"You are right," said the Taoist, "to call this an extravagant and fanciful affair. I never heard before of a debt of gratitude being repaid in tears. What if you and I were to descend also into the world in order to watch over and guide some among these actors? Would not this be meritorious and well?'

"Yes," said the Budhist, "that is just my own idea. First, however, we will repair to the Palace of the Geni who warns in Dream and Fables, and free ourselves from this awkward burden. Then as soon as the predestined actors in this Love Drama have all entered the world, we will descend ourselves. At present only half the characters are on the scene, the number is not yet complete."

"In this case," said the Budhist, "I wait upon and follow you."

Now Shi Yin having heard all this with the utmost distinctness, could restrain himself no longer, so, moving forward and making his salutations he said, "Allow me to pay my respects to your reverence."

Mutual salutations having been exchanged, Shi Yin continued, "It is not often that mortals are favoured in hearing the decrees and designs of fate discussed as I have done, but I am doltish and do not clearly understand what I have heard. Deign therefore to dispel my ignorance and I will listen with every attention. Any enlightenment, be it ever so little, may yet enable me to escape unfathomable misery."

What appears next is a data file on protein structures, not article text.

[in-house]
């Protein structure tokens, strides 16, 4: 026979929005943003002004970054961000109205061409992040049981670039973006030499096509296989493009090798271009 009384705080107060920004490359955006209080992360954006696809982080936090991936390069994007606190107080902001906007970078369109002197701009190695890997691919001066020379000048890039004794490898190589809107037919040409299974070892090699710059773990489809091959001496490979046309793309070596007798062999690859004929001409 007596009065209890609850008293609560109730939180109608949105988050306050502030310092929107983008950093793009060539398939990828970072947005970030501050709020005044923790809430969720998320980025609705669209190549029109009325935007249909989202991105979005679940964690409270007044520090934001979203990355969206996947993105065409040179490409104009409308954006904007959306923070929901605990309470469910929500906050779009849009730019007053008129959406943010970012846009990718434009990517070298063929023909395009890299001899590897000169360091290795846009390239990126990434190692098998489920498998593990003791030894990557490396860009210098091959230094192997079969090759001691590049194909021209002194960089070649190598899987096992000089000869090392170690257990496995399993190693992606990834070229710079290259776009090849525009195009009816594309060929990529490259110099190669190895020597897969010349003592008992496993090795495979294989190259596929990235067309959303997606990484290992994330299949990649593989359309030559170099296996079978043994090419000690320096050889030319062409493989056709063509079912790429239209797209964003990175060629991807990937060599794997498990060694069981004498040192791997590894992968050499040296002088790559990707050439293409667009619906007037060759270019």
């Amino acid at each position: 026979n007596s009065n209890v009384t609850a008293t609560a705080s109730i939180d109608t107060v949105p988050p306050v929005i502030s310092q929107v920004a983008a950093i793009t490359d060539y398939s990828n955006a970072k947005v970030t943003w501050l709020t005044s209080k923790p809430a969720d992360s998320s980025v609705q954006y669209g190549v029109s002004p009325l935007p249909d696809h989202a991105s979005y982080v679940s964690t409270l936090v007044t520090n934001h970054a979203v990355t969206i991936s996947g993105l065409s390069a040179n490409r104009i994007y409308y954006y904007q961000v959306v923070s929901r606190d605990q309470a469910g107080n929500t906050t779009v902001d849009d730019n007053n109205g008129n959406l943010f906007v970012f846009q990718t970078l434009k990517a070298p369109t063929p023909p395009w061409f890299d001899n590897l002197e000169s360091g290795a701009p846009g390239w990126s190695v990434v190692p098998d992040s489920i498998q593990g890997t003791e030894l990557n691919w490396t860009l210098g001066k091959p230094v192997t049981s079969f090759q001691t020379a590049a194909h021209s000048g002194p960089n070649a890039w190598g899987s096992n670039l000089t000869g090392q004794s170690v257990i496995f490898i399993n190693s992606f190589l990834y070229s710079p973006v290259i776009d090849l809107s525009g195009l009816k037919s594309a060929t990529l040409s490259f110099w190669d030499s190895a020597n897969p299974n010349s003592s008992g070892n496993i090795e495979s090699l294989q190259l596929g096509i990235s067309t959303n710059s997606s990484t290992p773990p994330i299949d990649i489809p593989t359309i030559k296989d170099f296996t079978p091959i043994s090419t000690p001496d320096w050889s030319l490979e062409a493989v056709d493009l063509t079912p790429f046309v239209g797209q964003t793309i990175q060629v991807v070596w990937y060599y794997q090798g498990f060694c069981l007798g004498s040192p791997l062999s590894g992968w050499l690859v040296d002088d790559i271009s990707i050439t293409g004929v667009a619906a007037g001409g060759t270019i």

"The designs of heaven are not to be anticipated or divulged," said the priests. "Remember us in due season and you will be enabled to escape the threatened danger."

Shi Yin could not of course make any further enquiries, so he said, "The designs of heaven cannot be revealed, but what is the Amulet of which you spoke just now, and can it be seen or not?'

"As to that" replied the priest, "it is decreed that you shall see it;" and as he spoke he produced the Amulet and handed it to Shi Yin. Shi Yin took it in his hand, and saw that it was in fact a beautiful piece of clear resplendent jade. On its face were traces of writing, and these words were clearly apparent. "THE PRECIOUS GEM OF SPIRITUAL PERCEPTION," followed by numerous lines of smaller writing. Just as Shi Yin was about to examine it minutely the priest exclaimed, "We have reached the region of fable and unreality," and taking the Amulet from Shi Yin passed with his companion through a large stone arch, on the upper stone of which was written in large characters,